The federal government is reigning in expectations for a new national pharmacare plan, saying it will be “fiscally responsible” in moving forward on a program to only fill existing gaps in drug coverage.
Tuesday’s budget revealed the government’s ambition to make national pharmacare a reality with the creation of an advisory council led by Dr. Eric Hoskins, who resigned his post as Ontario’s health minister to take on the new role.
The government’s goal is to ensure “all Canadians have access to pharmaceuticals,” federal Finance Minister Bill Morneau said Wednesday.
But as he launched efforts to publicize budget initiatives, Morneau sought to dial down expectations that the potential pharmacare program would completely replace existing public and private drug plans.
He even took pains to stress that the government is considering a “strategy,” not a “plan.”
“We recognize that we need a strategy to deal with the fact that not everyone has access and we do it in a way that is responsible, that deals with the gaps, that doesn’t throw out the system that we currently have,” Morneau said during a morning event hosted by the Economic Club of Canada.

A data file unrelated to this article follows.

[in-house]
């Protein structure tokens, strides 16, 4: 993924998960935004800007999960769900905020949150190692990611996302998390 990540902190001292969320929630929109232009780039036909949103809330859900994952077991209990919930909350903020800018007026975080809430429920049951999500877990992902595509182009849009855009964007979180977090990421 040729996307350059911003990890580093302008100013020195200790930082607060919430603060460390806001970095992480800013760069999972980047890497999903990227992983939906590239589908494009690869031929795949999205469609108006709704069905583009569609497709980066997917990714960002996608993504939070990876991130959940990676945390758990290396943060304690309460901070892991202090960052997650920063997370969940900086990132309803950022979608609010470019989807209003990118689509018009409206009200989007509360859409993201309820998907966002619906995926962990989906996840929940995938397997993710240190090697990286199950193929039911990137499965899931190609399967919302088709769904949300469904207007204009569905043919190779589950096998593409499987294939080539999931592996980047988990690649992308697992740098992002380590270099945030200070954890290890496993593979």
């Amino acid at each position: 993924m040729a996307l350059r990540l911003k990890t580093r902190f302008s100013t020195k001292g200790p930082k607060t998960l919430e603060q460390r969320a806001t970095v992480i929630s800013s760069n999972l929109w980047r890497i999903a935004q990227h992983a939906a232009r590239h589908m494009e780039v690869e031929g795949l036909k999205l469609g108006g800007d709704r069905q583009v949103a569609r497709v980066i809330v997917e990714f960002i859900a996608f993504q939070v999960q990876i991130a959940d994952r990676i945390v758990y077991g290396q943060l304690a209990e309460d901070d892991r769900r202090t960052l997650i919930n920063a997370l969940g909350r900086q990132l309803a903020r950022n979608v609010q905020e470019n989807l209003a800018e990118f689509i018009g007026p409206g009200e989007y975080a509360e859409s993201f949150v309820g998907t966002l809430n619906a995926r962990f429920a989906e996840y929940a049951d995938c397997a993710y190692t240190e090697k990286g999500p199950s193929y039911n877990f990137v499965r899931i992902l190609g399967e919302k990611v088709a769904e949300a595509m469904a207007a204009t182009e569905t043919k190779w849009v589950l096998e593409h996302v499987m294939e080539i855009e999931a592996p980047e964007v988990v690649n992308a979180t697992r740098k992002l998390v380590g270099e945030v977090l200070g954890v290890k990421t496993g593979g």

“There are parts of the system that are working well. There are parts of the system that really aren’t working,” Morneau said, adding that about 1 million Canadians can’t afford the prescription drugs they need.
In the Commons, NDP MP Guy Caron accused the Liberals of foot-dragging, saying no further study of the idea is needed. “The time for universal pharmacare is now,” Caron said.
But in his morning appearance, Morneau defended the need for study to weigh changes in the workforce that have increasingly left Canadians with no benefit plans to help cover the cost of prescription drugs and dramatic changes in the cost of pharmaceuticals. “We need to consider those factors,” he said.
“We need to consider how we can best make use of our existing system, which after all for most people is probably working but recognizing there are very significant gaps that we need to deal with,” he said.
The advisory council will consider models around the world and make recommendations on how best to move forward. It will be the job of the council to craft a model that ensures all Canadians have access to pharmaceuticals in a way that is “fiscally responsible,” Morneau said.
There’s speculation that the government wants be able to roll out the initiative in 2019, ahead of the next federal election.
In a 2017 report, the parliamentary budget officer estimates that $28.5 billion was spent on prescription drugs in Canada in 2015 — $13.1 billion by public insurance plans, $10.7 billion by private insurance plans and $4.7 billion by individuals.
But it said rising prices have put drugs beyond the reach of some Canadians, those who lack coverage and even those who do but don’t have the money to pay their required share.